The Center for the Humanities, in collaboration with the Departments of Art and Design, Music, and Theatre Arts, invite Nominations for the Myron “Mike” Marty Arts and Humanities Lectureship, supported by the Ralph and Sylvia Green Foundation. Nominations may be made for an individual or a group of practitioners/scholars working together.
The Lectureship offers a $5,000 award, inclusive of meals, travel and accommodation, to an established practitioner, or a collaborative team/troupe of practitioners of the interdisciplinary fine or performing arts and humanities from outside Drake. The individual(s) invited to accept this lectureship will spend up to five days at Drake during the following academic year, interacting with students and faculty, leading workshops or other interactive learning activities, and delivering a public lecture/performance.
Letters of nomination from Drake faculty should be sent to email@example.com by April 1, and should provide the following information:
The following criteria will guide the Select Committee on the Arts + Humanities in their deliberations:
Nominations will be reviewed by a select committee, including the Board of Directors of the Center and members of the fine and performing arts faculty, and will be held in confidence.
Myron “Mike” Marty served as Drake’s Dean of Liberal Arts from 1984-1986, when he oversaw the integration of the College of Liberal Arts and the School of Fine Arts. He continued to serve as Dean of the newly formed College of Arts and Sciences until 1994, at which time he joined the Department of History as the Ann G. and Sigurd E. Anderson University Professor, a distinction he still holds. He continued to teach and write until his retirement in 2002. In addition to uniting the Fine and Liberal Arts into a single College, Marty was instrumental in the founding and chartering the Humanities Center and the Friends of Drake Arts. Because of his dedication to sustaining Arts and Humanities scholarship and programming at Drake, The Ralph and Sylvia Green Foundation has named the Center’s Arts and Humanities Lectureship in his honor.
The Rev. Dr. Eboni Marshall Turman is the recipient of the Myron Marty Lectureship in the Arts and Humanities for 2018. Dr. Turman is Assistant Professor of Theology and African American Religion at Yale University.
Dr. Turman will present the 2018 Marty Lecture on Wednesday evening, February 28, 2018.
Dr. Turman brings to Drake and the Des Moines community, the opportunity to explore interconnections in this current political moment between Black activism, the power of the arts (especially dance), the importance of honoring and visualizing the meaning of bodies and our experiences of embodiment, and the public moral relevance of religious communities.
Dr. Turman is a nationally acclaimed author, preacher and public intellectual whose work crosses disciplinary boundaries and institutional ones. Her work engages in questions about the relationship of the body—specifically Black women’s bodies—to movements for justice and meaning-making. Working in the womanist tradition, which always centers the arts and the creative work and voice of Black women in its methodologies, Dr. Turman’s thought focuses on dance, choreography and the embodiment of movements “in the flesh,” as sites that generate moral vision and public ethics.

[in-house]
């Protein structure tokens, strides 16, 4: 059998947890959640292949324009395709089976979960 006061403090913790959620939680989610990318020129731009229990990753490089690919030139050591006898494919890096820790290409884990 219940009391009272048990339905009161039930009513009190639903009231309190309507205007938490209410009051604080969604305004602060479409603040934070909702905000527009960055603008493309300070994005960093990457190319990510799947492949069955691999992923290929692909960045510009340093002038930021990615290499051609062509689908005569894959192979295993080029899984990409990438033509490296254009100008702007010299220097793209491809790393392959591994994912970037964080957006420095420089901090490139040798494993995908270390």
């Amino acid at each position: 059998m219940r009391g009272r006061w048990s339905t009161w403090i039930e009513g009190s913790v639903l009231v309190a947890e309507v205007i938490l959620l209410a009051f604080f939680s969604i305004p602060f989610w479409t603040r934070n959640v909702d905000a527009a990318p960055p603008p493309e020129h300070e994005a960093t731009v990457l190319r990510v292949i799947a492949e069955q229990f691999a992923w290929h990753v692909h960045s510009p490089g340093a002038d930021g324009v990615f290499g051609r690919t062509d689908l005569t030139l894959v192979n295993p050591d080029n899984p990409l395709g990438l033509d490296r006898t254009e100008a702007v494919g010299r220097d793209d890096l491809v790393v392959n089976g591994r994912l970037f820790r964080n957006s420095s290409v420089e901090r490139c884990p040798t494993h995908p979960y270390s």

Formerly a professional dancer herself, Dr. Turman is an active member of the Society of Dance History Scholars. She is a self-identified “millennial” whose awards and distinctions are far too many to be listed here. A few include her induction into the Morehouse College Martin Luther King, Jr. Collegium of Scholars, being featured in JET Magazine (2014) and being named in Ebony Magazine’s, “30 Under Thirty” as one of the most outstanding Young Faith Leaders in the Black Community (2009). She was selected as one of the “Top 25 Women in Higher Education” by Diverse: Issues in Higher Education in 2017.
Dr. Turman has published in the New York Times, Wall Street Journal, the Huffington Post, and Dallas Morning News, and is the author of Toward a Womanist Ethic of Incarnation: Black Bodies, the Black Church and the Council of Chalcedon. Her second book, A Womanist Companion, is forthcoming this year and she is currently working on a third volume, tentatively “Black Women’s Burden: Sexism, Sacred Witness, and Transforming the Moral Life of the Black Church.”
In addition to presenting on the evening of February 26th, Dr. Turman will also speak to classes and offer workshops at Drake and in the broader Des Moines community, between February 24th and February 26th as part of her lectureship.
Further details regarding Dr. Turman’s time at Drake will be forthcoming. However, faculty planning to teach spring courses that intersect with her endeavors, and who would like for students to have the chance to interact with this esteemed scholar, should email the Center Director at firstname.lastname@example.org.
Tiffany Stern (Professor of Shakespeare, University of London) and Daniel Grimley (Professor of Music at Oxford University), “Sounding Shakespeare,” Spring 2017
Mazz Swift (violinist, activist, cultural ambassador, Brooklyn, NY), “An Evening with Mazz Swift,” Spring 2016
Mark Franz (Ohio University, Graphic Design), “Form, Content, Behavior,” Spring 2015